Diabetes is epidemic in the United States. You were surprised by your diagnosis. Might other people also be surprised to learn that they may also be at high risk for diabetes?
If it happened to me, it could happen to anybody. We live in a better time now. During the debates, President-elect Obama said we’ve got to do something about diabetes in this country. Think about it: almost 24 million people in America are living with diabetes, and six million don’t even know they have it. Every 21 seconds, another American is diagnosed—13 percent in the African-American community.
When I was diagnosed, I was already scheduled to do a concert for juvenile diabetes. When I went on stage, I was coming now as part of the family. I’m part of the “diabetes” community.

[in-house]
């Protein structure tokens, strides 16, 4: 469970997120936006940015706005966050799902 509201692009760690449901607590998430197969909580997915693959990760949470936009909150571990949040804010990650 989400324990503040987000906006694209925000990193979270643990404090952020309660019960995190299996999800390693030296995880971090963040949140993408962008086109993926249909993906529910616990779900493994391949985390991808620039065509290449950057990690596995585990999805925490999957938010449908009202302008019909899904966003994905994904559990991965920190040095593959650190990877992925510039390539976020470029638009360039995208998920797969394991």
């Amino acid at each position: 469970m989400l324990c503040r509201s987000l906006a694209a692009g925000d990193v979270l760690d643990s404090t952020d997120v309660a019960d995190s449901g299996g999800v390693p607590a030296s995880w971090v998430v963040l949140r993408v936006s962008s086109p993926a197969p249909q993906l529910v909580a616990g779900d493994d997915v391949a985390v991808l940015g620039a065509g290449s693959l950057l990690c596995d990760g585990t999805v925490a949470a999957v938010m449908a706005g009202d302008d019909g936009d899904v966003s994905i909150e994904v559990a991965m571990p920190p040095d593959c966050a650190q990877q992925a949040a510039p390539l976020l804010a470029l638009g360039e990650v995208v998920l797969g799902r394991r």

Many people discover the disease runs in the family. Was there a family history of diabetes?
Yes, it does run in my family, but it doesn’t necessarily have to.
We found out that it doesn’t matter if there is a family history, diabetes can “jump on” you at any time.
Reading food labels and learning the delicate balancing act that comes with diabetes management can be difficult. How did you learn?
Education. I had to learn. I watched my blood sugar. Of course, my doctor helped me a great deal. Once you begin to know your body then you can tell what works for you. Checking your blood sugar is very important, even if you do not have diabetes. I learned by accident. I advise people to talk with their doctors and have your blood sugar checked during your routine checkup.
What is your personal strategy in coping with diabetes?